Correlation Engine 2.0
Clear Search sequence regions

We investigated observers' performance in detecting and discriminating visual word forms as a function of target size and retinal eccentricity. The contrast threshold of visual words was measured with a spatial two-alternative forced-choice paradigm and a PSI adaptive method. The observers were to indicate which of two sides contained a stimulus in the detection task, and which contained a real character (as opposed to a pseudo- or non-character) in the discrimination task. When the target size was sufficiently small, the detection threshold of a character decreased as its size increased, with a slope of -1/2 on log-log coordinates, up to a critical size at all eccentricities and for all stimulus types. The discrimination threshold decreased with target size with a slope of -1 up to a critical size that was dependent on stimulus type and eccentricity. Beyond that size, the threshold decreased with a slope of -1/2 on log-log coordinates before leveling out. The data was well fit by a spatial summation model that contains local receptive fields (RFs) and a summation across these filters within an attention window. Our result implies that detection is mediated by local RFs smaller than any tested stimuli and thus detection performance is dominated by summation across receptive fields. On the other hand, discrimination is dominated by a summation within a local RF in the fovea but a cross RF summation in the periphery. Copyright © 2012 Elsevier Ltd. All rights reserved.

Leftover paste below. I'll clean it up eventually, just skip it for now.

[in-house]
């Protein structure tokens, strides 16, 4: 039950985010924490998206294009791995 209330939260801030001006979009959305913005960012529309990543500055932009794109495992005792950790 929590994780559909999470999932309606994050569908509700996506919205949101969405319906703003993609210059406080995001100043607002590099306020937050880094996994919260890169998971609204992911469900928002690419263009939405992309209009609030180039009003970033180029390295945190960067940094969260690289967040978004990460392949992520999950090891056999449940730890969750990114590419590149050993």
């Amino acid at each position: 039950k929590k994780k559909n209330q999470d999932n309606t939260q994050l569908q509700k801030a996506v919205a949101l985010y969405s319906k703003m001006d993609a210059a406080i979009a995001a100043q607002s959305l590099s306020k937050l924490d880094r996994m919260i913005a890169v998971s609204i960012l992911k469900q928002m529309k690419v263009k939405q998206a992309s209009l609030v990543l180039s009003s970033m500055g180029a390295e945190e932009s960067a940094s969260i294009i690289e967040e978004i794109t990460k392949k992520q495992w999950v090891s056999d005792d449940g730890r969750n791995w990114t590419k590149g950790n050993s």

Chien-Hui Kao, Chien-Chung Chen. Seeing visual word forms: spatial summation, eccentricity and spatial configuration. Vision research. 2012 Jun 1;62:57-65

Expand section icon Mesh Tags

PMID: 22497868

View Full Text